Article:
Trepan stepped forward to place his face directly above Desmond's. "We don't just have beer, pot, hashish, and sisters. There're other attractions. Brothers, if you're so inclined. Some stuff that's made from a recipe by the Marquis Manuel de Dembron himself. But most of that is kid stuff. There'll be a goat there, too!"

"A goat? A black goat?"

Trepan nodded, and his triple-fold jowls swung. "Yeah. Old Layamon'll be there to supervise, though he'll be masked, of course. With him as coach nothing can go wrong. Last Halloween, though…"

He paused, then said, "Well, it was something to see."

Desmond licked dry lips. His heart was thudding like the tom-toms that beat at the ritual of which he had only read but had envisioned many times.

Desmond put the card in his pocket. "At one o'clock?"

"You're coming? Very good! See you, Mr. Desmond. You won't regret it."

Desmond walked past the buildings of the university quadrangle, the most imposing of which was the museum. This was the oldest structure on the campus, the original college. Time had beaten and chipped away at the brick and stone of the others, but the museum seemed to have absorbed time and to be slowly radiating it back just as cement and stone and brick absorbed heat in the sunlight and then gave it back in the darkness. Also, whereas the other structures were covered with vines, perhaps too covered, the museum was naked of plant life. Vines which tried to crawl up its gray-bone-colored stones withered and fell back.

Layamon's red-stone house was narrow, three stories high, and had a double- peaked roof. Its cover of vines was so thick that it seemed a wonder that the weight didn't bring it to the ground. The colors of the vines were subtly different from those on the other buildings. Seen at one angle, they looked cyanotic. From another, they were the exact green of the eyes of a Sumatran snake Desmond had seen in a colored plate in a book on herpetology.

It was this venomous reptile which was used by the sorcerers of the Yan tribes to transmit messages and sometimes to kill. The writer had not explained what he meant by "messages." Desmond had discovered the meaning in another book, which had required him to learn Malay, written in the Arabic script, before he could read it.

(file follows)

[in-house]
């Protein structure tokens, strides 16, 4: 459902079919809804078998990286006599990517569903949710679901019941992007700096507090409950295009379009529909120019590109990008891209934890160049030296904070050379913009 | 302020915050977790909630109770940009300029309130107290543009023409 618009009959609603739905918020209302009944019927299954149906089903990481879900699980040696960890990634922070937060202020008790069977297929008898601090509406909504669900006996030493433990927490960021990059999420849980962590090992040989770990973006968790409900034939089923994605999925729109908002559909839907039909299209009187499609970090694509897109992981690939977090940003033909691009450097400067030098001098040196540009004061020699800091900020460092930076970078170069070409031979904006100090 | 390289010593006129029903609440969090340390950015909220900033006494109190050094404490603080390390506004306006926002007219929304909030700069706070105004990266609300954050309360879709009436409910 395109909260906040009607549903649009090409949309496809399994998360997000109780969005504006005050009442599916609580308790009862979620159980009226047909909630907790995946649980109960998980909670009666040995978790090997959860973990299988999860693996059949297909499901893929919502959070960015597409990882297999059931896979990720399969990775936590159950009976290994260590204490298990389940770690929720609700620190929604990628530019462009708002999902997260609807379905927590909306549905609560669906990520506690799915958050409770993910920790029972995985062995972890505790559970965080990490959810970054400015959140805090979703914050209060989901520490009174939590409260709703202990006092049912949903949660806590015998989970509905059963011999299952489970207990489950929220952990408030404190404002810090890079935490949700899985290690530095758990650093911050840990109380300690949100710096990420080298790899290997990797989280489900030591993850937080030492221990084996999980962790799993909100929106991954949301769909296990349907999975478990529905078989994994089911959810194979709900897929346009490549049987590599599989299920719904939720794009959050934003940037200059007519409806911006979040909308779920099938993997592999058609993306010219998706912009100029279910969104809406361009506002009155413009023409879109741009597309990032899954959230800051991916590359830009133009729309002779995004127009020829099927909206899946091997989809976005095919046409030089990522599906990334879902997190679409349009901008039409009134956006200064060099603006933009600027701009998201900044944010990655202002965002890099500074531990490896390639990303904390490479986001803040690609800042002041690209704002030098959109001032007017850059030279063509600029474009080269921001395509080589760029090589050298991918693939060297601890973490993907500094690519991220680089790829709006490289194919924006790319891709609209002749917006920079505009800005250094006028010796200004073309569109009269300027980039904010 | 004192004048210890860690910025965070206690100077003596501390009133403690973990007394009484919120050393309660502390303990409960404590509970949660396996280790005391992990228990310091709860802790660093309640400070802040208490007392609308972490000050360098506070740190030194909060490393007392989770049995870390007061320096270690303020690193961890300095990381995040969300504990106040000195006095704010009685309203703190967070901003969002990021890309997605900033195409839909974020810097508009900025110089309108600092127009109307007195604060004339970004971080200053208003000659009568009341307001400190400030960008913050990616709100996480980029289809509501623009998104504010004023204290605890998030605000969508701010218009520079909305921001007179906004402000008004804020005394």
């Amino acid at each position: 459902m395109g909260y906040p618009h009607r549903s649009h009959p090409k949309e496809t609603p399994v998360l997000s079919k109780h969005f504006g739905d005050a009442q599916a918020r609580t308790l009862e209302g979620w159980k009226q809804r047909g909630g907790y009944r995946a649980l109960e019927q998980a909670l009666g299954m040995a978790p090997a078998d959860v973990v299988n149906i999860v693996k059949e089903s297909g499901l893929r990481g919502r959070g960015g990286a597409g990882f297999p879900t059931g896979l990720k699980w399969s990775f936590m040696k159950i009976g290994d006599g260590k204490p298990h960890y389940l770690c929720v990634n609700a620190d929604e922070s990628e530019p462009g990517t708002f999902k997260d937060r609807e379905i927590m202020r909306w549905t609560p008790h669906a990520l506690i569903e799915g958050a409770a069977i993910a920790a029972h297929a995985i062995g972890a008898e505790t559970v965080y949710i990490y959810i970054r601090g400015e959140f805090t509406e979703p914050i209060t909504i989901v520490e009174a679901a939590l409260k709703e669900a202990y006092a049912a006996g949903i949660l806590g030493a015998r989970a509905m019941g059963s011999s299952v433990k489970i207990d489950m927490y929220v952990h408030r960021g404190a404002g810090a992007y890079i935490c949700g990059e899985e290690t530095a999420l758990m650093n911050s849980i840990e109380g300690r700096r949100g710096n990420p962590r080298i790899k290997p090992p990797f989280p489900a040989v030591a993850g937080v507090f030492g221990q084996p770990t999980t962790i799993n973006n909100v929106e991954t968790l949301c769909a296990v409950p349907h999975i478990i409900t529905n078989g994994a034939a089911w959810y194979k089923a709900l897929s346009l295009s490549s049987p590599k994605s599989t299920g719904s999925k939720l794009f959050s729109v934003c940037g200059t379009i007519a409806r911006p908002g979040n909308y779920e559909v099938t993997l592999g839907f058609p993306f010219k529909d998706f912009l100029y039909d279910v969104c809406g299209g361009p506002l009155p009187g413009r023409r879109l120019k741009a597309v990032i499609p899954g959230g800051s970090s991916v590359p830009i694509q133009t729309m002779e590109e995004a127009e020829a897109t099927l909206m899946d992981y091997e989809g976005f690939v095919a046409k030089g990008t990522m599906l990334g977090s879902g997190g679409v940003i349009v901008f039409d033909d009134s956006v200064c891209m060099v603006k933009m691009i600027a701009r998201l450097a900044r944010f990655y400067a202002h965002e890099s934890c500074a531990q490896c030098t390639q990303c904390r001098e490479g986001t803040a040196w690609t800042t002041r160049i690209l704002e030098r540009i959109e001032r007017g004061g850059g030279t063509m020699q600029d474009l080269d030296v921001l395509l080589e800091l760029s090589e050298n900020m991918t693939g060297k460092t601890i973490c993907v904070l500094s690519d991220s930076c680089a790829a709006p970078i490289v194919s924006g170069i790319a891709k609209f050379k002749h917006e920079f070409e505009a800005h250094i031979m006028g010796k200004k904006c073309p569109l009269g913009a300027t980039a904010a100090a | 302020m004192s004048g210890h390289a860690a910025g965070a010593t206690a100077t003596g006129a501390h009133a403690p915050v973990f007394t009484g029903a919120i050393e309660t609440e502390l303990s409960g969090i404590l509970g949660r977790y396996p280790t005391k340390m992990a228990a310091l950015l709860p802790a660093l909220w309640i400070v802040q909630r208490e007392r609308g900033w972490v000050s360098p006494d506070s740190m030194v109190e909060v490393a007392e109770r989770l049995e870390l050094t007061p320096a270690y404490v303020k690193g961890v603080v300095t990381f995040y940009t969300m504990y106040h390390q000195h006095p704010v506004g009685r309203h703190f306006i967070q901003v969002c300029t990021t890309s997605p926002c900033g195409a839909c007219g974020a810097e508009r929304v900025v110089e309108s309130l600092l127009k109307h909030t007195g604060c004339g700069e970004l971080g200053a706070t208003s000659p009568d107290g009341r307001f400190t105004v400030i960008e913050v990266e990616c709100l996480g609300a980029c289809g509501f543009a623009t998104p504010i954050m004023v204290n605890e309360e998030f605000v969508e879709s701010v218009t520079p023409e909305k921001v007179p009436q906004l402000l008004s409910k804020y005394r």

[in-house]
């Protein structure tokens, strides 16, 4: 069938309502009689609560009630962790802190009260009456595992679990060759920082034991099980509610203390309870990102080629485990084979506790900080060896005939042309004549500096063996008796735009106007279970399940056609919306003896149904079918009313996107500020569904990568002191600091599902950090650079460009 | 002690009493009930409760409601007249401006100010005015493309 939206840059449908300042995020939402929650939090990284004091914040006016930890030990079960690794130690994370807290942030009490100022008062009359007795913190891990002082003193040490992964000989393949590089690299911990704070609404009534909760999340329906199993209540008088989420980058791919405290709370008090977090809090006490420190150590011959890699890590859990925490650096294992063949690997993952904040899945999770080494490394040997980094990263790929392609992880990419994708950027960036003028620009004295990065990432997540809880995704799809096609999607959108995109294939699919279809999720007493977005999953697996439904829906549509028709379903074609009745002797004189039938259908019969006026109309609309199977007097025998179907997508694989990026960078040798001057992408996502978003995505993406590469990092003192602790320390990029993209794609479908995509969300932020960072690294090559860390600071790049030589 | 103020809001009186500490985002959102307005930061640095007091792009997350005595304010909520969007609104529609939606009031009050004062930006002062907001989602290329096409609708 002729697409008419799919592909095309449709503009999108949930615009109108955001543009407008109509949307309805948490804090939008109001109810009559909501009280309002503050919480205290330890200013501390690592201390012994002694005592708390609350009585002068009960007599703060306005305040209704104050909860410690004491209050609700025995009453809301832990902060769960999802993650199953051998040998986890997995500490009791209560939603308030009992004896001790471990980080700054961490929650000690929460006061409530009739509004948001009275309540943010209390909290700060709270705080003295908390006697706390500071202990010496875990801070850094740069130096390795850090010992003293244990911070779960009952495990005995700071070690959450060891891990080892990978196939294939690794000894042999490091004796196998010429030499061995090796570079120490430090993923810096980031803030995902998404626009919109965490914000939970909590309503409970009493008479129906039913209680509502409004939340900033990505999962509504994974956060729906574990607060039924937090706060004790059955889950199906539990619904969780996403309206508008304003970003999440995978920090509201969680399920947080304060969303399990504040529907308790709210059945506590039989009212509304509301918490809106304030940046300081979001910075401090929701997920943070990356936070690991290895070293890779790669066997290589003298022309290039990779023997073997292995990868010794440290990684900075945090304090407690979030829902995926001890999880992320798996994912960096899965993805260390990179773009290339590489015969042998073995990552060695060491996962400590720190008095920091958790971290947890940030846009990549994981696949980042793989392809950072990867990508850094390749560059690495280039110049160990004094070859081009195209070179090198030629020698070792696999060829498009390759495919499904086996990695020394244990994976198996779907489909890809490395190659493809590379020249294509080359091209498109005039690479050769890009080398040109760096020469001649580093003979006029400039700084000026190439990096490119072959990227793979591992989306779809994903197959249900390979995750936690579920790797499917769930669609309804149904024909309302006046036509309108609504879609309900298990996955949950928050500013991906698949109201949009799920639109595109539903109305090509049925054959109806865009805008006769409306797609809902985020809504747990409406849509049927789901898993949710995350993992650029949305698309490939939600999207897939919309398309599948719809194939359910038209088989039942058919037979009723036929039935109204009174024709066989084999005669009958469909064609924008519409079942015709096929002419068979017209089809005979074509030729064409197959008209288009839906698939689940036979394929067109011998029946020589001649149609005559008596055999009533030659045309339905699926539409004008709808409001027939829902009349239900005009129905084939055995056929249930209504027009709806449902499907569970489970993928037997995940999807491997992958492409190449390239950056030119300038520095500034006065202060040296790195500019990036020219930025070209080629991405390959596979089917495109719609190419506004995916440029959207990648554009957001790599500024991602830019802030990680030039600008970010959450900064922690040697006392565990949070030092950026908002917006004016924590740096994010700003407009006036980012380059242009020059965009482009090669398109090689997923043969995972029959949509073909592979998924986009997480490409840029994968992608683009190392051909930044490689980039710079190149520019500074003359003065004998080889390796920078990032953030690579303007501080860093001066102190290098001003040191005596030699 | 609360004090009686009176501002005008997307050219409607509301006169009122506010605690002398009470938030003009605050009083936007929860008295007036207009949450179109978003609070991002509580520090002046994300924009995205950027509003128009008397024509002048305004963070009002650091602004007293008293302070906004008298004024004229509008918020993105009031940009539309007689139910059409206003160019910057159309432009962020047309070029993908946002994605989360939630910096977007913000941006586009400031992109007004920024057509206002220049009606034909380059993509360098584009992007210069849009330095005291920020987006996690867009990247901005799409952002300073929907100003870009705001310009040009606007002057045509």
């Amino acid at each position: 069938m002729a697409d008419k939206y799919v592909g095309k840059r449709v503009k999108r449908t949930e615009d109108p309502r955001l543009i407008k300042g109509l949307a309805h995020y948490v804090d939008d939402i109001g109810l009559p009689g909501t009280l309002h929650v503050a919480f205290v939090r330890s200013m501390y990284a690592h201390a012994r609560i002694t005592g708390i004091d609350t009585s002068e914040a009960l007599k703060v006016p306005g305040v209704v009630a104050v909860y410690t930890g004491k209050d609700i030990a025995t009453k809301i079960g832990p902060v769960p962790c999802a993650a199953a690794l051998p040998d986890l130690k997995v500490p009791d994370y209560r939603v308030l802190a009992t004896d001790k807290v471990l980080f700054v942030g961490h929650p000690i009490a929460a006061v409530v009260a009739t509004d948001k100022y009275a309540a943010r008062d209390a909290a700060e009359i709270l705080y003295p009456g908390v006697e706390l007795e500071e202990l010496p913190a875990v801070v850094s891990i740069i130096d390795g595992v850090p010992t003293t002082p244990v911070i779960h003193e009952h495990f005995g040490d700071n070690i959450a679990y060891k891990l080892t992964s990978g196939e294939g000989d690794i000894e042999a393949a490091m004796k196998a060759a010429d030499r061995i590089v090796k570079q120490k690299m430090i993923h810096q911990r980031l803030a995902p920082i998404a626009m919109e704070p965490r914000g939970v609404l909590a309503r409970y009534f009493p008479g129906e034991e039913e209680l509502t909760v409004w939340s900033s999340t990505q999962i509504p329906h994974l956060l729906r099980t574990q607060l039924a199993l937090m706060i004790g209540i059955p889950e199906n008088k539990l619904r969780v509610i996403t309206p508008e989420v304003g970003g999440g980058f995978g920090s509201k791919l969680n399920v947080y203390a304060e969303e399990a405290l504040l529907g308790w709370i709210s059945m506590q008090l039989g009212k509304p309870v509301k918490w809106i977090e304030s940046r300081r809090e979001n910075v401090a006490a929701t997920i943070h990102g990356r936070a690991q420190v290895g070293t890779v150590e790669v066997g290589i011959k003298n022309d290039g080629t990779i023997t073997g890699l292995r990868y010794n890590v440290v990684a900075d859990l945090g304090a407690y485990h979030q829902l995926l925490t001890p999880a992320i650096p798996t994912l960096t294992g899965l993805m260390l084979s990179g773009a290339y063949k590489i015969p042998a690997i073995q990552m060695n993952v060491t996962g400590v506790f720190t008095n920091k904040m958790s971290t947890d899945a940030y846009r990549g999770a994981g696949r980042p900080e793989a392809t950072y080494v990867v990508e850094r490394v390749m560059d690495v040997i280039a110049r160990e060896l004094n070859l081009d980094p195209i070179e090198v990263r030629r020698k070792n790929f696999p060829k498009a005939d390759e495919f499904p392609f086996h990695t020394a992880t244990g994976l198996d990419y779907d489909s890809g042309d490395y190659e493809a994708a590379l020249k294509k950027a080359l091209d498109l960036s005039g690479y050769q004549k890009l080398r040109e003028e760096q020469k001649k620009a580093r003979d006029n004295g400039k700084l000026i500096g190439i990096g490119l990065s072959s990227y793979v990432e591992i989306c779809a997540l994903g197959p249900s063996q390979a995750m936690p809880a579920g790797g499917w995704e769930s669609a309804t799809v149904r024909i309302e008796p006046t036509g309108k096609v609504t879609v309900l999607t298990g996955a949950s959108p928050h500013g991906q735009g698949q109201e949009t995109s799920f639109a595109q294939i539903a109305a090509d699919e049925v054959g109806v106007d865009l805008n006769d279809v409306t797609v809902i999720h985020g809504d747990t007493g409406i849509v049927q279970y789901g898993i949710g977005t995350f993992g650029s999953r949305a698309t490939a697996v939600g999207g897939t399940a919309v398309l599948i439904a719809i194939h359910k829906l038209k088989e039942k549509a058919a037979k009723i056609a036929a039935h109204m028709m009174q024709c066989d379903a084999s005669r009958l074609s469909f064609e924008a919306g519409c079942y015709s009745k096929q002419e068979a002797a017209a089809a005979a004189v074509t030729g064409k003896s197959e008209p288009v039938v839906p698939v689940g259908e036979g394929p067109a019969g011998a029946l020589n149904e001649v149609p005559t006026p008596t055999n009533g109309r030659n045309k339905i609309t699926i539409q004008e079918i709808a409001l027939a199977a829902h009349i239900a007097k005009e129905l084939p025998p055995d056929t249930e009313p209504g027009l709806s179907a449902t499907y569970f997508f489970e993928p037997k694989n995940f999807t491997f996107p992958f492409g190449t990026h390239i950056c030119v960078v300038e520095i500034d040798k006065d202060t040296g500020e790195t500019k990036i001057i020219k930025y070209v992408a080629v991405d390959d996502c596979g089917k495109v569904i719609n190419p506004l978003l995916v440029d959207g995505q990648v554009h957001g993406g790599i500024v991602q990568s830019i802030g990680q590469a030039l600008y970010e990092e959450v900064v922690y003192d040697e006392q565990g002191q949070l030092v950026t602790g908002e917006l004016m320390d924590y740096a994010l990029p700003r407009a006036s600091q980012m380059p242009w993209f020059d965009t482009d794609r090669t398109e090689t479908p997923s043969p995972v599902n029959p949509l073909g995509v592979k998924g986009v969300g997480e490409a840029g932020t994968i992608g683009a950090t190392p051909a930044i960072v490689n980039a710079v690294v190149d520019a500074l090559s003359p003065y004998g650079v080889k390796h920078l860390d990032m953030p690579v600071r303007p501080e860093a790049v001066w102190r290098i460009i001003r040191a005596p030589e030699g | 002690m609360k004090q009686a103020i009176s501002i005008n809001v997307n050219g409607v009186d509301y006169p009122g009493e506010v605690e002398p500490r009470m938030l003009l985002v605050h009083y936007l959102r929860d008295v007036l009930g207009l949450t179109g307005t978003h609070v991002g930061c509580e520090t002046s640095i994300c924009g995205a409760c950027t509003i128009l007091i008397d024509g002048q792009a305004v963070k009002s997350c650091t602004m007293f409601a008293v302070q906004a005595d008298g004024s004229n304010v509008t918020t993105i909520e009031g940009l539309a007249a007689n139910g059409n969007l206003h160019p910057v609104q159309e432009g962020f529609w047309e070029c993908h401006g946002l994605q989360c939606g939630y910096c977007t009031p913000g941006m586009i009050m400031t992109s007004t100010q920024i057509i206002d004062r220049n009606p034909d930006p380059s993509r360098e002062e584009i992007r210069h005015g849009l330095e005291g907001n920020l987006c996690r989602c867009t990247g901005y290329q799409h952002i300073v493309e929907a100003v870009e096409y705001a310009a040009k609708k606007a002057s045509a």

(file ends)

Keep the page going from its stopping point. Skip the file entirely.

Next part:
He hurried on past the house, which was not something a sightseer would care to look at long, and came to the dormitory. It had been built in 1888 on the site of another building and remodeled in 1938. Its gray paint was peeling. There were several broken windows, over the panes of which cardboard had been nailed. The porch floor boards bent and creaked as he passed over them. The main door was of oak, its paint long gone. The bronze head of a cat, a heavy bronze ring dangling from its mouth, served as a door knocker.

Desmond entered, passed through the main room over the worn carpet, and walked up two flights of bare-board steps. On the gray-white of a wall by the first landing someone had long ago written, Yog-Sothoth Sucks. Many attempts had been made to wash it off, but it was evident that only paint could hide this insulting and dangerous sentiment. Yesterday a junior had told him that no one knew who had written it, but the night after it had appeared, a freshman had been found dead, hanging from a hook in a closet.

"The kid had mutilated himself terribly before he committed suicide," the junior had said. "I wasn't here then, but I understand that he was a mess. He'd done it with a razor and a hot iron. There was blood all over the place, his pecker and balls were on the table, arranged to form a T-cross, you know whose symbol that is, and he'd clawed out plaster on the wall, leaving a big bloody print. It didn't even look like a human hand had done it."

"I'm surprised he lived long enough to hang himself," Desmond had said. "All that loss of blood, you know."

The junior had guffawed. "You're kidding, of course!"

It was several seconds before Desmond understood what he meant. Then he'd paled. But later he wondered if the junior wasn't playing a traditional joke on a green freshman. He didn't think he'd ask anybody else about it, however. If he had been made a fool of, he wasn't going to let it happen more than once.